Abstract: Reverse factoring –a financial arrangement where a corporation facilitates early payment of its trade credit obligations to suppliers– is increasingly popular in industry. Many firms use the scheme to induce their suppliers to grant them more lenient payment terms. By means of a periodic review base stock model that includes alternative sources of financing, we explore the following question: what extensions of payment terms allow the supplier to benefit from reverse factoring? We obtain solutions by means of simulation optimization. We find that an extension of payment terms induces a non-linear financing cost for the supplier, beyond the opportunity cost of carrying additional receivables. Furthermore, we find that the size of the payment term extension that a supplier can accommodate depends on demand uncertainty and the cost structure of the supplier. Overall, our results show that the financial implications of an extension of payment terms needs careful assessment in stochastic settings.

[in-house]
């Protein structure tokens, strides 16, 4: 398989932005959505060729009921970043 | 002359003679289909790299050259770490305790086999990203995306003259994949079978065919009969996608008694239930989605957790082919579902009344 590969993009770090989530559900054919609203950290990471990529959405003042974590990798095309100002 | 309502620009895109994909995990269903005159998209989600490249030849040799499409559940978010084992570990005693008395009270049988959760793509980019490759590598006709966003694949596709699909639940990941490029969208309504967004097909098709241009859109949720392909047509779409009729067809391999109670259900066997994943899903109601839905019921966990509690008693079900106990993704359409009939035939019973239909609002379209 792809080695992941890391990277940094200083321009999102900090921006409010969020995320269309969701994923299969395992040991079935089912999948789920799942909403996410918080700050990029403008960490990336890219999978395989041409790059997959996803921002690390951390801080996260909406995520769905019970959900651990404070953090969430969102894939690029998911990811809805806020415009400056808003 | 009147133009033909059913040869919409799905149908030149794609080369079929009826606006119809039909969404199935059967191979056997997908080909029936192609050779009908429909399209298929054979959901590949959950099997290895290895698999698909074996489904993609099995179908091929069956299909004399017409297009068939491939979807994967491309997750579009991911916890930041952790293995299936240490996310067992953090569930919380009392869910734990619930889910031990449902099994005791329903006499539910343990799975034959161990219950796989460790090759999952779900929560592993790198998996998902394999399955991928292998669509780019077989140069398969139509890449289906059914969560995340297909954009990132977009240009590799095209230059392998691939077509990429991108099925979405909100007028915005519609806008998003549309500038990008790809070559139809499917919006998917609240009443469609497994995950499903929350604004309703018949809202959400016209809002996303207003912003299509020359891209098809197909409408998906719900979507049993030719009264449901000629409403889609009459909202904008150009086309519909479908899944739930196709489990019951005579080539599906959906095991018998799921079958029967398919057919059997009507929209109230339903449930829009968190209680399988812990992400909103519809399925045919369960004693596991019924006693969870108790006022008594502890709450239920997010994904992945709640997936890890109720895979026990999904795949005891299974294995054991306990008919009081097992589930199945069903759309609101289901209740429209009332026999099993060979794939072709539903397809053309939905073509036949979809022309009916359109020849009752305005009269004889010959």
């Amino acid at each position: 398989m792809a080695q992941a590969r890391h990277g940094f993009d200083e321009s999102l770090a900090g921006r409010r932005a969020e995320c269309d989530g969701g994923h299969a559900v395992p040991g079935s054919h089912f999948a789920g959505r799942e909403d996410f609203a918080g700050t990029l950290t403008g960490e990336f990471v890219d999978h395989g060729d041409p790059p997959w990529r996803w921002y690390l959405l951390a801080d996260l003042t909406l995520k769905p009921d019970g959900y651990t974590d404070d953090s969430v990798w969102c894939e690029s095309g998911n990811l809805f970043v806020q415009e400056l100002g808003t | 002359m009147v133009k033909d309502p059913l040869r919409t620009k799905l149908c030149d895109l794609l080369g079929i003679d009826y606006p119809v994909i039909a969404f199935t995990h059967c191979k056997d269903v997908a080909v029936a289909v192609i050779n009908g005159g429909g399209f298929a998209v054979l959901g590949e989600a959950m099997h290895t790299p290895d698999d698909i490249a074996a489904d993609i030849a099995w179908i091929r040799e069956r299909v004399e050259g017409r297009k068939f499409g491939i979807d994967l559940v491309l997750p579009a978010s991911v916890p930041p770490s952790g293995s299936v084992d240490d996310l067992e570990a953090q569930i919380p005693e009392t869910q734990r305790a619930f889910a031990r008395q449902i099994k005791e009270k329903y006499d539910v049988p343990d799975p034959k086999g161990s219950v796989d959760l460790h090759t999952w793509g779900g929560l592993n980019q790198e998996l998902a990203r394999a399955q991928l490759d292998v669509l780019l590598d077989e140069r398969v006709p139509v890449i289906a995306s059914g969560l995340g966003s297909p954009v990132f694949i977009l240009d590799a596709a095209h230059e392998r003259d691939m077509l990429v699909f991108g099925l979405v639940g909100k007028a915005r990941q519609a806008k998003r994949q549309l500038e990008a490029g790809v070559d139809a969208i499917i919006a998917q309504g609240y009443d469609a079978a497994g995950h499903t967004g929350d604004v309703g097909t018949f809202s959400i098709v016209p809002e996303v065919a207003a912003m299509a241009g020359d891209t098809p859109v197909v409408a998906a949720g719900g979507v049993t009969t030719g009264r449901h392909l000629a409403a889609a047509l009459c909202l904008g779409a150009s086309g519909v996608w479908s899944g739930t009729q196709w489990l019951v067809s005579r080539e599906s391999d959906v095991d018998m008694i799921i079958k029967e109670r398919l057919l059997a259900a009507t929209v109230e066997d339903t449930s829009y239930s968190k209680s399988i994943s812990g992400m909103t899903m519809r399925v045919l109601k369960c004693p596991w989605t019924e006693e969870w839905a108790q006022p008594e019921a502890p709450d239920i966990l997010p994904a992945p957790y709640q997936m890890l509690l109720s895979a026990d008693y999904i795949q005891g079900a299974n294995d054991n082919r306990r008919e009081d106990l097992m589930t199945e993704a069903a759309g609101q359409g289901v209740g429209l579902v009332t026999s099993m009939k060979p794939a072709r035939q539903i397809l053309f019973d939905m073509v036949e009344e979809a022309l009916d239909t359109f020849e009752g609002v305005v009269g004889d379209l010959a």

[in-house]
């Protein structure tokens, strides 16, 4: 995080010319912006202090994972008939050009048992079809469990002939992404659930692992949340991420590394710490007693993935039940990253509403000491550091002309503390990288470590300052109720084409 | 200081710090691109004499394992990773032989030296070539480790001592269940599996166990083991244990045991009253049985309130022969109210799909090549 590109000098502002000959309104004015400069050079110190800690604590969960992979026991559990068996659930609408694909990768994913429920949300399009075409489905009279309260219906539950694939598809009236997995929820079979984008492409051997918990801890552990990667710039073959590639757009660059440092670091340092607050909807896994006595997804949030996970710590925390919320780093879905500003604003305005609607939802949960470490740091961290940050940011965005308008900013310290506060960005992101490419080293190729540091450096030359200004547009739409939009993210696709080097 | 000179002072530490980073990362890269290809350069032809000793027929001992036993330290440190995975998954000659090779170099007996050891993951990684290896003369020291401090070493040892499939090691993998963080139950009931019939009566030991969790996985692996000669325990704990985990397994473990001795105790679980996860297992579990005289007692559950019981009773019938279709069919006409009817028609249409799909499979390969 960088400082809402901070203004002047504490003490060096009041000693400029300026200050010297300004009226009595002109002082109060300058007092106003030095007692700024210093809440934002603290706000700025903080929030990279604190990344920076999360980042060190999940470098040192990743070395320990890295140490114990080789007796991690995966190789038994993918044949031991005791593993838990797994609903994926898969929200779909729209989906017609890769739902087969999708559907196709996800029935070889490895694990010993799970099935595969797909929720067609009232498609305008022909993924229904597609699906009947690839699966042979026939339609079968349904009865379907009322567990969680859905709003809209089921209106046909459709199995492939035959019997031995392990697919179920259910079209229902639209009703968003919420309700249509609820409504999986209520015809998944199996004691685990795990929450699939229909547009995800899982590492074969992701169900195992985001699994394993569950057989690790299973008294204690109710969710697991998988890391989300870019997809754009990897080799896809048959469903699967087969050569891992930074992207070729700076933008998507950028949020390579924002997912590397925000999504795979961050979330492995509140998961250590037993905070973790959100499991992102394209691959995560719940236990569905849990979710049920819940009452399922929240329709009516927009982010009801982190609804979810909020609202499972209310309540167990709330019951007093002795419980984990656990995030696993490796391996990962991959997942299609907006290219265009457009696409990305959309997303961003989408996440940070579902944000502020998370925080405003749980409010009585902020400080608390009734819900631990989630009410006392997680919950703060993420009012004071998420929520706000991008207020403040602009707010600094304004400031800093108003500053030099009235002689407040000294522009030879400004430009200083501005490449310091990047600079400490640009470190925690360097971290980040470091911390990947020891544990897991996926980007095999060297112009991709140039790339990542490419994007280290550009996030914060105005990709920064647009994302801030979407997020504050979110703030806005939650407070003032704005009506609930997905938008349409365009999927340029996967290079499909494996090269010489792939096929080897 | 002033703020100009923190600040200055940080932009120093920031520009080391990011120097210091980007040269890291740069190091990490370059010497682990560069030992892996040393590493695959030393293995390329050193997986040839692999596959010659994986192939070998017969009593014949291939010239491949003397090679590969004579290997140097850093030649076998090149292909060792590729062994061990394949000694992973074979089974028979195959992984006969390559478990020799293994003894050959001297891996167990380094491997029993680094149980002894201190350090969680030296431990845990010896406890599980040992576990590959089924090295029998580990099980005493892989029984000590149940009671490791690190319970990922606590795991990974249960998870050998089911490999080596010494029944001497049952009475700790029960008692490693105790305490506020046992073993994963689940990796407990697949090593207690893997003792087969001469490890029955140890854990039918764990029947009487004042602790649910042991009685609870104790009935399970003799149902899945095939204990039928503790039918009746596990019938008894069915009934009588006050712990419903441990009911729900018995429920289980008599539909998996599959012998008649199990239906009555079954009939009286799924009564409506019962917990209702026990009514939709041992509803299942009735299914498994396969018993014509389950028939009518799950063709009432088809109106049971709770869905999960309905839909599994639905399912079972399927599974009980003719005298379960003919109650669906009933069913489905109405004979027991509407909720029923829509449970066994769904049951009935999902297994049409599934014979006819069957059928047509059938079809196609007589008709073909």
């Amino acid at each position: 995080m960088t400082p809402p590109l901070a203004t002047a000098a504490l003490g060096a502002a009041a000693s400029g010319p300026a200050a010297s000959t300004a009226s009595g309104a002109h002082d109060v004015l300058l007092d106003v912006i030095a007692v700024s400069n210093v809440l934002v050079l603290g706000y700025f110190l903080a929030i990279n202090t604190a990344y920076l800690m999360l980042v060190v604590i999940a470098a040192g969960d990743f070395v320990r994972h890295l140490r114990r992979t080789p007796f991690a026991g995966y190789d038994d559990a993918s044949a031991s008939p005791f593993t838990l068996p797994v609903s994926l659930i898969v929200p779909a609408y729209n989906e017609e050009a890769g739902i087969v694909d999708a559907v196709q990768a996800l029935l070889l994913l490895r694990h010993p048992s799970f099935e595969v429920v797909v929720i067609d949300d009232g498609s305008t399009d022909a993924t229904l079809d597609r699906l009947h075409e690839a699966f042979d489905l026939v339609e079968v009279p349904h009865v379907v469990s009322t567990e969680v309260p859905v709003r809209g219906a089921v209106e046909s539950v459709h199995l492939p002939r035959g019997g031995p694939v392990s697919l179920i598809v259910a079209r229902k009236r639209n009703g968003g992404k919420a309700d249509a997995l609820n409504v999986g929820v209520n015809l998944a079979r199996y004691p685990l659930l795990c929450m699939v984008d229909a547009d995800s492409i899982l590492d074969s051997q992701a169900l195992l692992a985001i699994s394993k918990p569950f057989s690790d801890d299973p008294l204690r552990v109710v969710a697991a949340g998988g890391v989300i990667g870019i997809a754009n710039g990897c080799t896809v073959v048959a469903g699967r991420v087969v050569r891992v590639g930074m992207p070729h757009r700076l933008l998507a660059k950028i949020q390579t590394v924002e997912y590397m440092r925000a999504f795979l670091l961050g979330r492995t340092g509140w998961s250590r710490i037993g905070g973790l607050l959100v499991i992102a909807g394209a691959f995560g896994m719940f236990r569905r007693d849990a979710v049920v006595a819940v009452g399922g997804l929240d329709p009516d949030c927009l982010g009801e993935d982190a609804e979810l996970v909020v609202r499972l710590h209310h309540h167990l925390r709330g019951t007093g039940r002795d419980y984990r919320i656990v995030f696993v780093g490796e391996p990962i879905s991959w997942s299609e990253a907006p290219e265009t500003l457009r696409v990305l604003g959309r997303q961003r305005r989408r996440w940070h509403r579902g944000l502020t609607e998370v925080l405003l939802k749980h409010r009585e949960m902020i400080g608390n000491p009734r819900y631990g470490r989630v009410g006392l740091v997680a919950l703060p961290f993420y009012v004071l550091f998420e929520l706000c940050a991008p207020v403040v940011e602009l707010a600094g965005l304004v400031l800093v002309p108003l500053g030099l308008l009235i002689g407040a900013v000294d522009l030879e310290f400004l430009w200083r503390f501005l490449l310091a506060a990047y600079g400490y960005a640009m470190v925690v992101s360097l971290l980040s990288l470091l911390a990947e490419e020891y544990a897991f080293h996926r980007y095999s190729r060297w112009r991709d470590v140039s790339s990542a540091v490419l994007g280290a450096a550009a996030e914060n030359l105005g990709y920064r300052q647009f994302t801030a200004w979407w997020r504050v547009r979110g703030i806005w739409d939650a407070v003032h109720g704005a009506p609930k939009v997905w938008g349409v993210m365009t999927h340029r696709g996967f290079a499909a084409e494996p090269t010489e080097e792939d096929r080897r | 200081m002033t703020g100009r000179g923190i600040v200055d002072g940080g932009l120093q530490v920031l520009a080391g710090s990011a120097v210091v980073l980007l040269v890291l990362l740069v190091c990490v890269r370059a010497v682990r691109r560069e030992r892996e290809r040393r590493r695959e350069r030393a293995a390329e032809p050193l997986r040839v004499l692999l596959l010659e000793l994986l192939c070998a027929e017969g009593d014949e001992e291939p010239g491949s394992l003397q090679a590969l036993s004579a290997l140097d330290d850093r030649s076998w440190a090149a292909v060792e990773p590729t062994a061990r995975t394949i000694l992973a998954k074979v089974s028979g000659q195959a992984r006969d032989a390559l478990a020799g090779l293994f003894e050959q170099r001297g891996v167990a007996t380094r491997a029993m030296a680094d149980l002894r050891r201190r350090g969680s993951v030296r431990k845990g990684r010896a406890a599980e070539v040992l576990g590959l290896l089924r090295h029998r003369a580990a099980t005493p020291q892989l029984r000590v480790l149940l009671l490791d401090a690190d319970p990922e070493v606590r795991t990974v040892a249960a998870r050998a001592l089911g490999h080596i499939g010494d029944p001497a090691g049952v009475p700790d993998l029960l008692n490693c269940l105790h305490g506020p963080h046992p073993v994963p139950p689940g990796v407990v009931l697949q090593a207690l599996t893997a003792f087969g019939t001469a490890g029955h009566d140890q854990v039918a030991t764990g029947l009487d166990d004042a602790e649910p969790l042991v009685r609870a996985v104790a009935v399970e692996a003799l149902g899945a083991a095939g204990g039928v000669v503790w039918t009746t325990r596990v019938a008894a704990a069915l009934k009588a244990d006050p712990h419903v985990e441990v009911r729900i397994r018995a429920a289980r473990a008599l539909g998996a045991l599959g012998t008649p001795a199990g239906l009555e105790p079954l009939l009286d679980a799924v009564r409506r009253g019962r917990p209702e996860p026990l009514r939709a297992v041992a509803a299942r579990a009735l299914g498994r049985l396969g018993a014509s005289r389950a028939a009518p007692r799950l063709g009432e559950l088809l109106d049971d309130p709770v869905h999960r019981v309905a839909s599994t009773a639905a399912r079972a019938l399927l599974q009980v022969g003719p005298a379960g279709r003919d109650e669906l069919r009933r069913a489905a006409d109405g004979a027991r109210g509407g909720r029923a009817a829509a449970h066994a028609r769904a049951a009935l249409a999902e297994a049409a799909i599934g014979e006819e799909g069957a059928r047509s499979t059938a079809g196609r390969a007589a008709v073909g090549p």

Udenio, Maximiliano, Jan C. Fransoo and Robert Peels (2015): Destocking, the bullwhip effect, and the credit crisis: Empirical modeling of supply chain dynamics, International Journal of Production Economics, 160: 34-46.